Sweetgrass (2009) opens with a shot of a snowy Montana mountain scene, devoid of motion save for tall grasses succumbing to the wind. The following shots zero in on a rusted antique car, a metal shed or trailer, and then a large herd of sheep standing idly in the snow and staring at the cameraman, or just staring blankly as sheep seem to do. The film, directed by Ilisa Barbash and Lucien Castaing-Taylor, documents a family of Montana sheepherders who were among the last ranchers to graze their animals in the Absaroka-Beartooth Wilderness near Yellowstone National Park. Sweetgrass follows a long line of documentary films focused on cultural practices on the decline in a world of global capital and accelerated technological development. But through thoughtful cinematography and sound design, the directors avoid romanticizing the sheepherders and their business, while dutifully presenting the awesomeness of the Montana backcountry and the remarkable spectacle of 3,000 sheep.
Nearly twenty minutes passes from the wintry introduction of the sheep before the first intelligible word in the film is uttered. During this time the work of the ranch is slowly and poetically revealed, with long scenes detailing very specific tasks and activities. A gelatinous mass of sheep bleat and baa as they pour through an opening in a fence, moving as if they were a single organism. A group of farmhands are shown rapidly and unceremoniously shearing the wool off a number of annoyed creatures. Several minutes are dedicated to a single shot of a round bale of hay dragged through the farm from the back of a trailer. Without human language, and accompanied by a cacophony of animal sounds and machinery, these scenes become meditative, almost romantic and abstract.
This sensation is cut when a worker abruptly yells “Oh shit!” as he forcibly guides a sheep through a barn. Something human—something banal—immediately surfaces. Bucolic farm life is supplanted with reminders of wage labor, daily frustrations and economics. The signifiers of the daily life of the sheepherders, such as coffee cups, a microwave, and jugs of water, become ever more apparent. The rupture of romanticism is affirmed in a scene that languishes on a farmhand as he methodically yet effortlessly cuts and cauterizes the tails of lambs while casually telling a joke about brain transplants and cowboys.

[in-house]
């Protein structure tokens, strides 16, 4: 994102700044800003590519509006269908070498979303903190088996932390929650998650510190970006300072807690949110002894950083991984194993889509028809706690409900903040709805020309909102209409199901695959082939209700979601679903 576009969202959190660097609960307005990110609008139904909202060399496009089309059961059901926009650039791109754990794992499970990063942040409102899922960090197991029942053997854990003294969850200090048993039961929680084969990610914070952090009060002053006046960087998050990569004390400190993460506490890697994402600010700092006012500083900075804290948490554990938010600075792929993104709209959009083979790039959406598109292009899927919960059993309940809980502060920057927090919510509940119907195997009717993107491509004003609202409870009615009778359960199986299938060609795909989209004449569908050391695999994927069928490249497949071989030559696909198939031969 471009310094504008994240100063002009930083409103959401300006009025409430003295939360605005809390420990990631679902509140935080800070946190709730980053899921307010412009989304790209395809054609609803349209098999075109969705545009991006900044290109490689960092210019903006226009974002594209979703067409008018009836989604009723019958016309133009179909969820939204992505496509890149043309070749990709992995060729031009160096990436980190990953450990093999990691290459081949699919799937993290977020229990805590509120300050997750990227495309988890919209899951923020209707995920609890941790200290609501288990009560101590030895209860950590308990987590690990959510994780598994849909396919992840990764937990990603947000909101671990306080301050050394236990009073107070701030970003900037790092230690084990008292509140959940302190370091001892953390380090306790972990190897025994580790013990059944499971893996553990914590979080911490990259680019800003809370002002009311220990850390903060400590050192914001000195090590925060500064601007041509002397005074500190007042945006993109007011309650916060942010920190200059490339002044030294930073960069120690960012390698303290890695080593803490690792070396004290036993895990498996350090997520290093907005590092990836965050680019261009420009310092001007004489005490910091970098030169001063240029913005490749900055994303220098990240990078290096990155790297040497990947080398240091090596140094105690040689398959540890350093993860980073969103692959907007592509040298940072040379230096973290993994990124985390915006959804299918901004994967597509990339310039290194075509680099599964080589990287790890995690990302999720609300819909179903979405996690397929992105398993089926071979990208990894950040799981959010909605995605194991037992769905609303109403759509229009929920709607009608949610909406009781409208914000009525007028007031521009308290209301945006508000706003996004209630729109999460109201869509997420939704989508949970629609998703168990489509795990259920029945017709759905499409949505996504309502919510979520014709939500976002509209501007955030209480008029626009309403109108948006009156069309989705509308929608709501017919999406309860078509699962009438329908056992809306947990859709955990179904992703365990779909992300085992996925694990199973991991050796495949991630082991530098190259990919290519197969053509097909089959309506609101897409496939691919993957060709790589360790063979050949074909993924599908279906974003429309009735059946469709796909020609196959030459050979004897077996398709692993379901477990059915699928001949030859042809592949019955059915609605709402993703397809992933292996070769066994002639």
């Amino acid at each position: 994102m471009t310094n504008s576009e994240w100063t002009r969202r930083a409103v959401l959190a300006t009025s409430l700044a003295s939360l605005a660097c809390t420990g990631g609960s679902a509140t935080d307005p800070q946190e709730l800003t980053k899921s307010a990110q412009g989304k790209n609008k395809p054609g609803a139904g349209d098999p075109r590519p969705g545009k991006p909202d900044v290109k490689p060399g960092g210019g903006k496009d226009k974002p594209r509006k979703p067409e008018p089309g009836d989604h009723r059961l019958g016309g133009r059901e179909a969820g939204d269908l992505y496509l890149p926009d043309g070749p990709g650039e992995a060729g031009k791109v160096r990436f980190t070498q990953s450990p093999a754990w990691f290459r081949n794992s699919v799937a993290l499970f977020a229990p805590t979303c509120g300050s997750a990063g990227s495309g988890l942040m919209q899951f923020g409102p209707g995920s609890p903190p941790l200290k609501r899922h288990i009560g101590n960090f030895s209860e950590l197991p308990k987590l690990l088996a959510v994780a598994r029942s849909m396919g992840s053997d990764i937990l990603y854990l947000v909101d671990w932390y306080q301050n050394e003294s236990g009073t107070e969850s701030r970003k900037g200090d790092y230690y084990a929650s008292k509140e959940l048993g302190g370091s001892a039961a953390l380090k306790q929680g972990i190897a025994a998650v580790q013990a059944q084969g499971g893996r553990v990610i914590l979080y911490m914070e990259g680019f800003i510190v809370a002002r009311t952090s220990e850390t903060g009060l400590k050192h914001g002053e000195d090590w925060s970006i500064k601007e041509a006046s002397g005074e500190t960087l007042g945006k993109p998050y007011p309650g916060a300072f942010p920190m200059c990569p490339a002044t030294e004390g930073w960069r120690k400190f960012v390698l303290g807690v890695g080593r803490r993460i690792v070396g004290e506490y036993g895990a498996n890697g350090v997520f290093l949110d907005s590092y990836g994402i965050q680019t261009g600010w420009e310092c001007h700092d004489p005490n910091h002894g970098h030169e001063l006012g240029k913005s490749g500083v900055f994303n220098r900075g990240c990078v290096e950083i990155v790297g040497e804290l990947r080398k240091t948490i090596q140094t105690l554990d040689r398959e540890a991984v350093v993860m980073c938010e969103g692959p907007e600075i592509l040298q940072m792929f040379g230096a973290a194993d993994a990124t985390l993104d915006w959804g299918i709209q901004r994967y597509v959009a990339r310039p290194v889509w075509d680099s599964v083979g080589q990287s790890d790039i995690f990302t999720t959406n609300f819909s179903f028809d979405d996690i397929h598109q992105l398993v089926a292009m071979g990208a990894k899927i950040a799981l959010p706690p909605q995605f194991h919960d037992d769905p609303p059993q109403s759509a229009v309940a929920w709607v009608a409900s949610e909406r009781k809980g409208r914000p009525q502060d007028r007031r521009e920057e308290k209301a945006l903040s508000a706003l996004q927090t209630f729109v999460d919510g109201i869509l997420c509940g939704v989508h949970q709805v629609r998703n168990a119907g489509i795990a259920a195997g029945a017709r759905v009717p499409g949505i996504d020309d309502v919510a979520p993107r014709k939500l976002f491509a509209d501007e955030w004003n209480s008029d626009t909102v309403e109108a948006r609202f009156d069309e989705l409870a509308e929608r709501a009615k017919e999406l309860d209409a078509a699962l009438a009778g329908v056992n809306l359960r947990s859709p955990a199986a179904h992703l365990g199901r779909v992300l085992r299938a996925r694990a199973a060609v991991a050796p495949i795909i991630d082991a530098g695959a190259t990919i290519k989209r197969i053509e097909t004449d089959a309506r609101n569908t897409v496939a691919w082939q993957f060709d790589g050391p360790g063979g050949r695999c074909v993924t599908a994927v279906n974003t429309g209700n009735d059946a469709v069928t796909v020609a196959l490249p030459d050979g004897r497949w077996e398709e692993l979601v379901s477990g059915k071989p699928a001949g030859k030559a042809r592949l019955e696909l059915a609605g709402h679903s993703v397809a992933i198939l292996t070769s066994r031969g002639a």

The film does not, however, begin to betray the region’s stunning beauty or the cast of thousands of sheep. In fact, the sheepherders soon depart the ranch for the wilderness. Typical of the film are a number of powerful wide shots of the sheep in various locations—the enormous size of the herd and the sheep’s zombie-like stares border on the sublime.
These shots reinforce the immensity of the operation at hand and the herculean effort the herding must be to manage. And it is through these scenes that the filmmakers exemplify their pairing of close-up audio and wide shots. There is a scene in which the screen is filled with sheep jockeying for space amidst a thicket of trees; thin beams of sunlight shine through the trees illuminating morning mist as it rises above the animals. As with much of the film, the soundtrack is long stretch of ovine grunting and groaning, which is punctuated by the beeping of an unseen herdsman’s walkie-talkie and his beckoning of colleagues. Walkie-talkies and closely miked conversation invade humanless or wide landscape shots several other times.
One impressive shot looks down on the herd scattered on the slope of a green mountain speckled with trees. The sheep are nearly ant-like at this distance and the herders are not initially visible. Rustling of wind and distant baas give way to the clearly audible stream of cursing from a man who is eventually seen trying to get control of the animals. The camera zooms out and the massive herd itself is rendered almost imperceptible in the mountainous landscape. But the natural, supposedly wild, environment cannot be unlinked to the herder’s string of epithets, the commercial enterprise, and the people who lead it. The natural, animal, and human are bound closely together even when they are not all seen or heard.
Sweetgrass was one of the early projects of Harvard University’s Sensory Ethnography Lab (SEL), dedicated to exploring and advancing aesthetic approaches to ethnography and anthropology. Sweetgrass co-director Castaing-Taylor directs SEL, and also co-directed, with Véréna Paravel, the lab’s acclaimed maritime documentary Leviathan (2012). It is critical to consider these films’ dual commitments to art and ethnography, and how the two disciplines aid one another. In Sweetgrass, careful pairings of seemingly disparate audio and visual components, and the purposeful interruption of mood, are not only aesthetically gratifying and engaging, they shape the narrative, gesturing towards elements of the story that might otherwise go unseen or unheard. The film basks in the sublime and the pastoral, and yet it never lets viewers forget the modern world of which the subjects are a part. The result is a rich and nuanced ethnographic study that is captivating without being simplistic or exploitative.